Being Terrified on Set Is NOT ‘A Dog’s Purpose’

Published by Danny Prater.

Update: On January 19, 2017, following PETA’s call for a boycott of A Dog’s Purpose, Universal Pictures and Amblin Entertainment have canceled the film’s Hollywood premiere, originally scheduled for Saturday, January 21. They released a statement saying, “Because Amblin’s review into the edited video released yesterday is still ongoing, distributor Universal Pictures has decided it is in the best interest of A Dog’s Purpose to cancel this weekend’s premiere and press junket.” The film is still scheduled to hit theatres on Friday, January 27, and activists will be protesting throughout its opening weekend all across the country.

Originally posted January 18, 2017:

As reported by TMZ, a shocking video allegedly taken on the set of the upcoming film A Dog’s Purpose appears to show an animal handler forcing a terrified German shepherd–type dog into the waters of an intensely swirling pool. The clip concludes when the dog is pulled beneath the raging waters, prompting a group of people to rush over, seemingly in an attempt to rescue the animal.

Terrified Dog Reportedly Forced into Rushing Water for "A Dog'…

BREAKING: Footage shows a terrified dog reportedly forced into rushing water on the set of A Dog's Purpose.SHARE if you know this is NOT a dog's purpose!

Posted by PETA (People for the Ethical Treatment of Animals) on Wednesday, January 18, 2017

 

The apparent on-set incident, which is hard to watch, may come as an unwelcome surprise to unsuspecting moviegoers who care about dogs—especially given the title of the film, based on the hit book of the same name. But to those who know the chronic neglect uncovered at a facility operated by Birds & Animals Unlimited (BAU)—the company that, according to a facility manager, supplied the dogs used in the film—this incident is just another drop in a very saddening bucket. Watch the video for yourself now:

BAU, operated by Hollywood animal trainer Gary Gero, provides animals for use in film, television, and advertisements. It has rented out animals to hundreds of other productions, including The Hangover, Marley and Me, Game of Thrones, and Pirates of the Caribbean. An eyewitness who worked at BAU documented chronic neglect, including sick and injured animals who went without adequate veterinary care, filthy enclosures, and animals who were denied food so that they would be hungry while trained to do tricks.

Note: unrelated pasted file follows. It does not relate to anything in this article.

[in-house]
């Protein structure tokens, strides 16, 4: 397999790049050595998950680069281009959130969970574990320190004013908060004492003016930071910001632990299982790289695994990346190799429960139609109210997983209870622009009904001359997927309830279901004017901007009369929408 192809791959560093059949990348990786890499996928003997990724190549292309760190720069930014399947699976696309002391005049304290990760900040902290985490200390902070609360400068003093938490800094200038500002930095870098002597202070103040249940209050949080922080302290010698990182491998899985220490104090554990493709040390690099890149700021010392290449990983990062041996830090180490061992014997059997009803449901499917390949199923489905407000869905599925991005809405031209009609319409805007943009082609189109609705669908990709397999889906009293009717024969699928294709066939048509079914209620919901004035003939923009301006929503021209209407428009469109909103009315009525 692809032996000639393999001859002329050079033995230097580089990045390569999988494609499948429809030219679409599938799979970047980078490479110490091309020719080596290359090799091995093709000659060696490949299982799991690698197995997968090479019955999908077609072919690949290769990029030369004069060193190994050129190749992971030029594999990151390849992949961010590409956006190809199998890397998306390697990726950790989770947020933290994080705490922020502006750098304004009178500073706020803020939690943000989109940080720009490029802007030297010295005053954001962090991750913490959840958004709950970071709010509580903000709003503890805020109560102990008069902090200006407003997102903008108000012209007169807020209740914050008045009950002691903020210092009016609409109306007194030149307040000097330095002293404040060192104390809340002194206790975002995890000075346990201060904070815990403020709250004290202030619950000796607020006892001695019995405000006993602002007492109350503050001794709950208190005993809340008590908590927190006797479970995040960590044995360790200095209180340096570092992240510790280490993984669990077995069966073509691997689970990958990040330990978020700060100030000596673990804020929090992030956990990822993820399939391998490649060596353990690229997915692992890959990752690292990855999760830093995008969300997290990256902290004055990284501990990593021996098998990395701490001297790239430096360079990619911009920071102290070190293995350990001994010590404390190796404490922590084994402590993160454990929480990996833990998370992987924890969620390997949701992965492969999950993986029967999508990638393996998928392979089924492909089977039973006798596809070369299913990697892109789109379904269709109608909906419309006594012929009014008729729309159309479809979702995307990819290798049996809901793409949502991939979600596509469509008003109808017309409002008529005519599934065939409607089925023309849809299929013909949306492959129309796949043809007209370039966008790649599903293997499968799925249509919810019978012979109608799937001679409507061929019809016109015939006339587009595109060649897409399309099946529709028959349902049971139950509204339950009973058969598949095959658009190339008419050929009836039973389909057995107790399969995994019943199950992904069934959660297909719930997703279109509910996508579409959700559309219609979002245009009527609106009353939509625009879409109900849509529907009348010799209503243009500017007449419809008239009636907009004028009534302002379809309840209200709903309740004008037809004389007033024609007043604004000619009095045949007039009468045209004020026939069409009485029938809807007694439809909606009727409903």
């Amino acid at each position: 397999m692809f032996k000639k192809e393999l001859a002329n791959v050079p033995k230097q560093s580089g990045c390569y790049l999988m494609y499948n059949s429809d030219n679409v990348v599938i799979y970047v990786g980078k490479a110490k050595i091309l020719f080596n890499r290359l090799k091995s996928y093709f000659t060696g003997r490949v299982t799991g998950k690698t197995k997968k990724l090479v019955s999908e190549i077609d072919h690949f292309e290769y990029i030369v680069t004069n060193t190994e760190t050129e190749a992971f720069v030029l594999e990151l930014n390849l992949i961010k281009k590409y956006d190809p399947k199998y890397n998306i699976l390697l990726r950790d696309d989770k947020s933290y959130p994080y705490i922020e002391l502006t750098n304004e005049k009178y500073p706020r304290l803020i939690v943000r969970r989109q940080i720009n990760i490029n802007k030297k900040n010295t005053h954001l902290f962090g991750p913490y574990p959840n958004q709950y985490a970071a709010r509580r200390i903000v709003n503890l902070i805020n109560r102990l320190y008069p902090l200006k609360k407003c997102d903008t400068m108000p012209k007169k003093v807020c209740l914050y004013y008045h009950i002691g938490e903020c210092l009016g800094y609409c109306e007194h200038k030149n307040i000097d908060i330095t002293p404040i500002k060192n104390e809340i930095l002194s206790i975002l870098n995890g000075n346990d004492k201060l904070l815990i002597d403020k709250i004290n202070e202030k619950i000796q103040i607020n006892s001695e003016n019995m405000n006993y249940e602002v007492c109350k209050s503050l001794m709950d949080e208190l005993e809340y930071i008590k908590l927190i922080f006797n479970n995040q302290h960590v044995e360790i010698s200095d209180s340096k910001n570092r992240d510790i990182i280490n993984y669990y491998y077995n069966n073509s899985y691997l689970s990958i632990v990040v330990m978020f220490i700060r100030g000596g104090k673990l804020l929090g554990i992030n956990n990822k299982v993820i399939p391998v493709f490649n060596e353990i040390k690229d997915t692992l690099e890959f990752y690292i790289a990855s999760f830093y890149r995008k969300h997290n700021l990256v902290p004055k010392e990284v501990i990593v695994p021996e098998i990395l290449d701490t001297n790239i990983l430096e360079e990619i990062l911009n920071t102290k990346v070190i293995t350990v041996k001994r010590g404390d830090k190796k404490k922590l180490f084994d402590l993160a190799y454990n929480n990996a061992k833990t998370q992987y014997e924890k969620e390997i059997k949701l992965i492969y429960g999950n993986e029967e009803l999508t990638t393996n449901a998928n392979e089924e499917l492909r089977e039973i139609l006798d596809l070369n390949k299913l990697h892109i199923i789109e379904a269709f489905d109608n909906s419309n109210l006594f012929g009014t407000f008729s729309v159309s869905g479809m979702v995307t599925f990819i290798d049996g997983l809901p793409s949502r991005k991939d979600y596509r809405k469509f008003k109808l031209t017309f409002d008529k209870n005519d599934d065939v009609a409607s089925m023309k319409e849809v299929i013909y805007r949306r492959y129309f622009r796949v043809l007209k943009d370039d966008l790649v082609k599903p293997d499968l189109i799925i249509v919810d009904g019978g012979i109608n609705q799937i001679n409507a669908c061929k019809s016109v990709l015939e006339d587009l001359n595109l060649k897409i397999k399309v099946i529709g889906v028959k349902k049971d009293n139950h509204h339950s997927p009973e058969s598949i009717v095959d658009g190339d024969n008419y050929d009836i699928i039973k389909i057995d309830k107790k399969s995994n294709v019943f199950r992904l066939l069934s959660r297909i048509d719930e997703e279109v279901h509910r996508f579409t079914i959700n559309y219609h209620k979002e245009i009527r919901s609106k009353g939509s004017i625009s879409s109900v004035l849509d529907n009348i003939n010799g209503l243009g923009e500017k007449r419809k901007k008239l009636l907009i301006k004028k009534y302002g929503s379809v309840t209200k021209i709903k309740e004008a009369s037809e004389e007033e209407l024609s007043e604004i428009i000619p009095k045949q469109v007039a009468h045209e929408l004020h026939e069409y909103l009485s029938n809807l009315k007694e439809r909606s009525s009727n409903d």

Sadly, such abuse appears to be the norm, not the exception, in the entertainment industry, where animal suffering is just “business as usual” for humans trying to make a buck.

What You Can Do

The living conditions documented at BAU are not uncommon for animals used in entertainment, and as this video shows, animal suffering may not end at BAU’s complex but continue right onto movie sets.

Please, pledge to avoid contributing to this cruel practice by not buying tickets to A Dog’s Purpose or any other movies that use live animals.

Share this video with your family and friends who care about dogs—and all animals. Let them know that animals aren’t “actors” and that they often suffer both on and off camera when used for entertainment.

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“Almost all of us grew up eating meat, wearing leather, and going to circuses and zoos. We never considered the impact of these actions on the animals involved. For whatever reason, you are now asking the question: Why should animals have rights?” READ MORE

— Ingrid E. Newkirk, PETA President and co-author of Animalkind